‘Squid Game’: Netflix horror series features Pakistani character
Netflix series “Squid Game” from South Korea has gone viral across the world and online by morphing childhood games popular before the digital era such as “Red Light, Green Light” into deadly survival challenges.
According to BBC, Experts also attribute the show’s success to its characters, many of whom are marginalised members of society.
Though they are all linked by huge money troubles, they come from all walks of life.
“The lead, for example, is an unemployed man with a gambling problem who struggles to gain respect from his family. Through the game, he meets a young North Korean defector with a tragic background, and a Pakistani labourer Abdul Ali who is mistreated by his employer.”
Ali is played by Indian actor Anupam Tripathi who has amassed 2.5 million followers on Instagram within a few days.
The playground game where players stop and go at a tagger’s command is one of six kids games with fatal consequences depicted in the gory thriller named after a South Korean variation of tag played in the 1970s and 80s using a board drawn in the dirt. In the “Red Light, Green Light” episode, the show’s first, players are shot for failing to stand still at the red light call.
The Squid Game is the last one the 456 cash-strapped contestants on the show, ranging from a North Korean defector to a fund manager charged with embezzlement, must compete in for a prize of 45.6 billion won ($38.66 million).
The horror series has shot to popularity since premiering on Sept. 17, becoming the first Korean drama to snatch the top spot on Netflix in the United States. It could become its most popular show yet globally, the company’s Co-Chief Executive Ted Sarandos said on Monday.
“We did not see that coming, in terms of its global popularity,” he said.
South Korea, Asia’s fourth-largest economy, has established itself as a global entertainment hub with its vibrant pop-culture, including the seven-member boy band BTS and movies such as Oscar winners “Parasite,” a satire about class and society, and “Minari,” about a Korean immigrant family in the United States.
The fame of “Squid Game” has transferred to the so-called metaverse, or digital world where people move and communicate in virtual environments.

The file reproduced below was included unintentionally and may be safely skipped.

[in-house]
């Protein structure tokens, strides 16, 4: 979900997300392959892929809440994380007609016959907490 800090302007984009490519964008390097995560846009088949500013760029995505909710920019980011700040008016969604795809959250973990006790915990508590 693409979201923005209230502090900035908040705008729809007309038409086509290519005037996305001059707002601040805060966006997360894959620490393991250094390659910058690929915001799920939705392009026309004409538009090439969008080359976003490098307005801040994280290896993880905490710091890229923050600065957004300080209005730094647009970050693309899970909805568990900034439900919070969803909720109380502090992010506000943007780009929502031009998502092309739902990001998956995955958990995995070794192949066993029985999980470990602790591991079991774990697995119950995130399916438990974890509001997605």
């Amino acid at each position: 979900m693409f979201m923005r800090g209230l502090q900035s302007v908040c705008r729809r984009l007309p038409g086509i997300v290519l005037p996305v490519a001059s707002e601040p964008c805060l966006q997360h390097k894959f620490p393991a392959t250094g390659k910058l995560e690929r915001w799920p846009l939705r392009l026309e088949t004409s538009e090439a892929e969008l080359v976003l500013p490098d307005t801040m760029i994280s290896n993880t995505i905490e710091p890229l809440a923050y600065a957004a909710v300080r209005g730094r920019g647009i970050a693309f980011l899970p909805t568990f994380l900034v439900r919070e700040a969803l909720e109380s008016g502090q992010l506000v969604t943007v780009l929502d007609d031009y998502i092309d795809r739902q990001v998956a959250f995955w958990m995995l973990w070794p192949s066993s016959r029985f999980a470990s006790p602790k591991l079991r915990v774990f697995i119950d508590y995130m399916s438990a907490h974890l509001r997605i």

Thousands of global users have been playing “Red Light, Green Light” in several game rooms dubbed “Squid Game” on Roblox, a California-based maker of popular online video game platforms.
The rooms emulate several film sets and let users sign up for a “Red Light, Green Light” game.
On Twitter, the hashtags “SquidGame” and “RedLightGreenLight” were trending and reviews of the Roblox games have inundated YouTube and other social media.
Venues outside the virtual world are also capitalizing on the show’s popularity.
A Facebook post showed a mall in Quezon City in the Philippines had installed a 3-metre (10 ft) copy of the doll that calls out the commands in the “Red Light, Green Light” episode, which invites people to play across a crosswalk outside and win prizes.
Following the success of the nine-part series, season two of “Squid Game” is in the works, and Netflix has said it plans to invest $500 million on original movies and TV shows this year in South Korea, one Asia’s fastest growing markets.
South Korean Internet service provider SK Broadband has sued Netflix to pay for costs from increased network traffic and maintenance work because of a surge of viewers to the U.S. firm’s content, an SK spokesperson said on Friday.
The move comes after a Seoul court said Netflix should “reasonably” give something in return to the internet service provider for network usage, and multiple South Korean lawmakers have spoken out against content providers who do not pay for network usage despite generating explosive traffic.
Netflix said it will review SK Broadband’s claim, and seek dialogue and explore ways in the meantime to work with SK Broadband to ensure customers are not affected.
The popularity of the hit series “Squid Game” and other offerings have underscored Netflix’s status as the country’s second-largest data traffic generator after Google’s YouTube, but the two are the only ones to not pay network usage fees, which other content providers such as Amazon, Apple and Facebook are paying, SK said.